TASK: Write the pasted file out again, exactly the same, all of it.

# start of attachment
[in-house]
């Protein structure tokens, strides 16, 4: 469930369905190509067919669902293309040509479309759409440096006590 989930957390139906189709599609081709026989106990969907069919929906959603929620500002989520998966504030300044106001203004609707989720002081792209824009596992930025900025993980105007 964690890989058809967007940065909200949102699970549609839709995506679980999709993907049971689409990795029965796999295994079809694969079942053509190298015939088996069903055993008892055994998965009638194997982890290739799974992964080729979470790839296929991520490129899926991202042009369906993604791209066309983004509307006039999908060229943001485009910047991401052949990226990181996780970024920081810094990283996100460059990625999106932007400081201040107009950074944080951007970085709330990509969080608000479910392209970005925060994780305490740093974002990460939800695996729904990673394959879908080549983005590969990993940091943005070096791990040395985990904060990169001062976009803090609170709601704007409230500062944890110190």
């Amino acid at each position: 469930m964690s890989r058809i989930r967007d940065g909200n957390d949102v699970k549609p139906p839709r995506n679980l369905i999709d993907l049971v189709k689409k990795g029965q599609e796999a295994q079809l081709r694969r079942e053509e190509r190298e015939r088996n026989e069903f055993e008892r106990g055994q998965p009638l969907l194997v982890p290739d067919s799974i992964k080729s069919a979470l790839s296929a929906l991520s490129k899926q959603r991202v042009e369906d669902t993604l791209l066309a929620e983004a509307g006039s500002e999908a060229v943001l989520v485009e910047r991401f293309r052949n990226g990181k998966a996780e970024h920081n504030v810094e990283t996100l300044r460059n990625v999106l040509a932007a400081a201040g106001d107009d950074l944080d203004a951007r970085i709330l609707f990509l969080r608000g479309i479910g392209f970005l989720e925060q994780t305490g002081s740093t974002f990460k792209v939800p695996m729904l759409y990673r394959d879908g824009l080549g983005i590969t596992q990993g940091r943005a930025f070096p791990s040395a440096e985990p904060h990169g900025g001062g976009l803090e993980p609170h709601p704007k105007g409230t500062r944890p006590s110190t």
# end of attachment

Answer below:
[in-house]
């Protein structure tokens, strides 16, 4: 469930369905190509067919669902293309040509479309759409440096006590 989930957390139906189709599609081709026989106990969907069919929906959603929620500002989520998966504030300044106001203004609707989720002081792209824009596992930025900025993980105007 964690890989058809967007940065909200949102699970549609839709995506679980999709993907049971689409990795029965796999295994079809694969079942053509190298015939088996069903055993008892055994998965009638194997982890290739799974992964080729979470790839296929991520490129899926991202042009369906993604791209066309983004509307006039999908060229943001485009910047991401052949990226990181996780970024920081810094990283996100460059990625999106932007400081201040107009950074944080951007970085709330990509969080608000479910392209970005925060994780305490740093974002990460939800695996729904990673394959879908080549983005590969990993940091943005070096791990040395985990904060990169001062976009803090609170709601704007409230500062944890110190």
């Amino acid at each position: 469930m964690s890989r058809i989930r967007d940065g909200n957390d949102v699970k549609p139906p839709r995506n679980l369905i999709d993907l049971v189709k689409k990795g029965q599609e796999a295994q079809l081709r694969r079942e053509e190509r190298e015939r088996n026989e069903f055993e008892r106990g055994q998965p009638l969907l194997v982890p290739d067919s799974i992964k080729s069919a979470l790839s296929a929906l991520s490129k899926q959603r991202v042009e369906d669902t993604l791209l066309a929620e983004a509307g006039s500002e999908a060229v943001l989520v485009e910047r991401f293309r052949n990226g990181k998966a996780e970024h920081n504030v810094e990283t996100l300044r460059n990625v999106l040509a932007a400081a201040g106001d107009d950074l944080d203004a951007r970085i709330l609707f990509l969080r608000g479309i479910g392209f970005l989720e925060q994780t305490g002081s740093t974002f990460k792209v939800p695996m729904l759409y990673r394959d879908g824009l080549g983005i590969t596992q990993g940091r943005a930025f070096p791990s040395a440096e985990p904060h990169g900025g001062g976009l803090e993980p609170h709601p704007k105007g409230t500062r944890p006590s110190t």